Mad Men network AMC has just picked up two more all-American period dramas. Halt & Catch Fire takes place in Texas’ Silicon Prairie during the ’80s PC boom, and centers around “a visionary, an engineer and a prodigy whose innovations directly confront the corporate behemoths of our time.” Production will begin in 2013.

Turn, meanwhile, unfolds during the Revolutionary War. Based on Alexander Rose‘s book Washington’s Spies, the drama follows a New York farmer named Abe Woodhull who forms an unlikely spy ring with his friends to help the American cause. [Mashable]

Downton Abbey creator Julian Fellowes is bringing his special mix of history and soap operatics to the U.S. NBC has hired Fellowes to develop The Gilded Age, set in 19th century New York. The show is described as “an epic tale of the princes of the American Renaissance, and the vast fortunes they made — and spent.”

In a press release, Fellowes discussed his plan to explore a period “with dizzying, brilliant ascents and calamitous falls, of record-breaking ostentation and savage rivalry; a time when money was king.” And yes, Downton fans, he’ll do all this while simultaneously continuing to work on the Brit drama. [Vulture]

The Blues Brothers are getting closer to the small screen, at least in the Great White North. Following a new deal with Canada’s Reunion Pictures, the show is being shopped to Canadian networks. A U.S. deal could follow soon after. The script sees the Jake and Elwood out of jail and searching for Elwood’s real father. John Belushi‘s widow Judy Belushi co-wrote the pilot, and Dan Aykroyd is serving as an executive producer. [Variety]

Starz’ Spartacus is on its way out after the upcoming third season, but one of its characters could live on a few more years yet. The network is considering a spinoff based on Julius Caesar, who’ll be introduced when the show returns in January. Xena creator Robert Tapert will produce. [Vulture]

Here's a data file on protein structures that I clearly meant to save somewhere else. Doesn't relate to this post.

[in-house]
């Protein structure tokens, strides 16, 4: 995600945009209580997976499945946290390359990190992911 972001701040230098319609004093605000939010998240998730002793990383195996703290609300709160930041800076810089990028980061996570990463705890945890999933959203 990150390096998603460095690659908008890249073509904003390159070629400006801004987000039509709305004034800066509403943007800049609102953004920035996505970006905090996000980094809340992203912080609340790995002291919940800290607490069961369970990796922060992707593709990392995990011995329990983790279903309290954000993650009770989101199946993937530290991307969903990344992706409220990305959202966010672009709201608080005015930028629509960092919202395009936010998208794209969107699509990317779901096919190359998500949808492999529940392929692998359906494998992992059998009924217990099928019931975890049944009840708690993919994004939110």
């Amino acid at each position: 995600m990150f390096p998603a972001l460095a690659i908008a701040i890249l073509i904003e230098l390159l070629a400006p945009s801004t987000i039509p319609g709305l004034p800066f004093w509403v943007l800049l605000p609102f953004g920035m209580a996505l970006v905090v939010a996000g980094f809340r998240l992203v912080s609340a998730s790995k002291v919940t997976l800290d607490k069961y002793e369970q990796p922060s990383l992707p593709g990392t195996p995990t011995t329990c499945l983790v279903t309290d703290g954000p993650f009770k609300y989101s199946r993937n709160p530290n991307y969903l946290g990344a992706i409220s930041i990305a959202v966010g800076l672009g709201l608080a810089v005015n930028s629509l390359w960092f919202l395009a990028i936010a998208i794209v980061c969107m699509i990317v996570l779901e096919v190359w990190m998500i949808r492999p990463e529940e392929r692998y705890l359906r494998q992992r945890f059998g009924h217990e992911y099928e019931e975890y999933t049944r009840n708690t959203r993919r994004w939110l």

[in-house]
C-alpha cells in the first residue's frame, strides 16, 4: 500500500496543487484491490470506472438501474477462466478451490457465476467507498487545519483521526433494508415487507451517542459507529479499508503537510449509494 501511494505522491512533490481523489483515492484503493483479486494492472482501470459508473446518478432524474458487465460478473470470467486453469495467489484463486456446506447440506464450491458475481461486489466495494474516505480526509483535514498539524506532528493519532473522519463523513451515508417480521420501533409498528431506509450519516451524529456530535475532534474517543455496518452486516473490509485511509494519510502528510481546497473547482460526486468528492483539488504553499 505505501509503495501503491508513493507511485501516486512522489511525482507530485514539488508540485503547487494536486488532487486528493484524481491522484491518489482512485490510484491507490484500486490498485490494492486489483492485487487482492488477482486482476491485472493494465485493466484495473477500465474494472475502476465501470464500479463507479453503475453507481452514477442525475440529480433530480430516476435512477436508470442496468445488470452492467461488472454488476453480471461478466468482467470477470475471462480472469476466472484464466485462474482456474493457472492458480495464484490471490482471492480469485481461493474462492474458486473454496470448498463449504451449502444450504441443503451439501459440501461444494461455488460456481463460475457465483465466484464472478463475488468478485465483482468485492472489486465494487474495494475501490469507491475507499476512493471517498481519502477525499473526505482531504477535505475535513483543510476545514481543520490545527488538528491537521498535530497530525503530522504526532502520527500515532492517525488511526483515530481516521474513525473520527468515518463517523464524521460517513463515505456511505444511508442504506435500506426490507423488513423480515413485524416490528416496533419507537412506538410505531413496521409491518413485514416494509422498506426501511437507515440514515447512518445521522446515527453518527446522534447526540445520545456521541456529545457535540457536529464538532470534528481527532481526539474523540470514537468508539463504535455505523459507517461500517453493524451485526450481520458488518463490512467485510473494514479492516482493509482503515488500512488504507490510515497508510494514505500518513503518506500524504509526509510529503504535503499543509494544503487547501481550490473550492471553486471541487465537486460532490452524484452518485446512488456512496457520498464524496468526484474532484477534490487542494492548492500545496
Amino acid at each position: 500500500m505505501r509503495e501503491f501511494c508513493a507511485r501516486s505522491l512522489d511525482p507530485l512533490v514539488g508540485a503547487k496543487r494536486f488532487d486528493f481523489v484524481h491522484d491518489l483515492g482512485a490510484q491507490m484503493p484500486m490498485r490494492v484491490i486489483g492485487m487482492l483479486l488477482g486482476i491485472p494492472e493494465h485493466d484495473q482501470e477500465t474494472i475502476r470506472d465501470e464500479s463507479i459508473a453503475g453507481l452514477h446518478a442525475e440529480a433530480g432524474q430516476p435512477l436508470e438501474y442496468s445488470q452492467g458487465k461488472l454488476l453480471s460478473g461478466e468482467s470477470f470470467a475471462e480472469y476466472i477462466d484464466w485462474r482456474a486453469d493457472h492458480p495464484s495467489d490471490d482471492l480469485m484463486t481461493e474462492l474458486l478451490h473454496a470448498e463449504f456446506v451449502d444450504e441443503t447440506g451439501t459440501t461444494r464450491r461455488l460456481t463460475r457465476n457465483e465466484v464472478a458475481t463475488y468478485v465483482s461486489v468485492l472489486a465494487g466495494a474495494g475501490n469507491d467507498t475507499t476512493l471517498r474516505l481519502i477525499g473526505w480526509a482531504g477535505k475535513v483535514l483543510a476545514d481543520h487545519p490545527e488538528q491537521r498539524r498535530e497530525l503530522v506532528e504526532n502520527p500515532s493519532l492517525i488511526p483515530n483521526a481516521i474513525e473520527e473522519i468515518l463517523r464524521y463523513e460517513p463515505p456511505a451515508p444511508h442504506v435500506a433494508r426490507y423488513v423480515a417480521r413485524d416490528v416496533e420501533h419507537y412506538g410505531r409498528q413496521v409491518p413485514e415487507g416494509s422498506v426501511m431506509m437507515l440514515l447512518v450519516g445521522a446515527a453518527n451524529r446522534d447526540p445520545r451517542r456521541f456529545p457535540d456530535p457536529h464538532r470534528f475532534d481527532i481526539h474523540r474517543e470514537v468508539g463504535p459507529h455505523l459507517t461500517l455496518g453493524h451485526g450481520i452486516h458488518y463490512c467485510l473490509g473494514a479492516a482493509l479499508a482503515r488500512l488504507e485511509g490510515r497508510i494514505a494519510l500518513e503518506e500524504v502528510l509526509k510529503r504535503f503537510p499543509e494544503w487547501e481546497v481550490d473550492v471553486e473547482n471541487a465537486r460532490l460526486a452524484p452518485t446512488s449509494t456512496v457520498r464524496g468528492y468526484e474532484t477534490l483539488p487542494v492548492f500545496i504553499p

Apparently the 2012 fall season hasn’t been kind to lady doctors who aren’t named Mindy. The CW has cancelled Emily Owens, M.D., which has struggled in ratings since the get-go. The show wraps production on its thirteenth and final episode next week. [THR]

Over at Fox, Mob Doctor is not getting a back-nine order, essentially spelling the end of the series. Eight episodes have aired so far, and the network has announced air dates for the last five: Monday, December 3; Saturday, December 29; Monday, December 31, Saturday, January 5; and Monday, January 7.

Season 2 of Touch, which was originally slotted for a fall premiere and then a February 1 debut, has moved back one more week to February 8. On the plus side, viewers can look forward to an extra-long episode on that date — the Season 2 premiere will be two hours long. [Deadline]

FX has updated its midseason premiere schedule. Justified will kick things off on Sunday, January 8 at 10 PM. Here’s what you can expect from Season 4, according to the network:

Raylan will start to pick at the thread of a cold case over 30 years in the making, unraveling a riddle that echoes all the way back to his boyhood and his criminal father’s bad dealings. Meanwhile, Boyd Crowder finds his grip on Harlan loosening due to a Pentecostal preacher with a penchant for theatrics and a knack for manipulation to rival his own.

The following week will see three more premieres, all on Thursday, January 17. Anger Management will air first at 9:00 and 9:30 PM, followed by Archer at 10:00 PM. Next up will be the new comedy Legit, about a crass standup comedian who moves from Australia to LA, at 10:30. Finally, Totally Biased with W. Kamau Bell will close out the evening block at 11:00 PM. [TV Line]

President Obama’s Anger Translator will stick around through the beginning of his second term. Comedy Central has renewed Key & Peele for a third season, consisting of 13 episodes to begin airing in Fall 2013. [Coming Soon]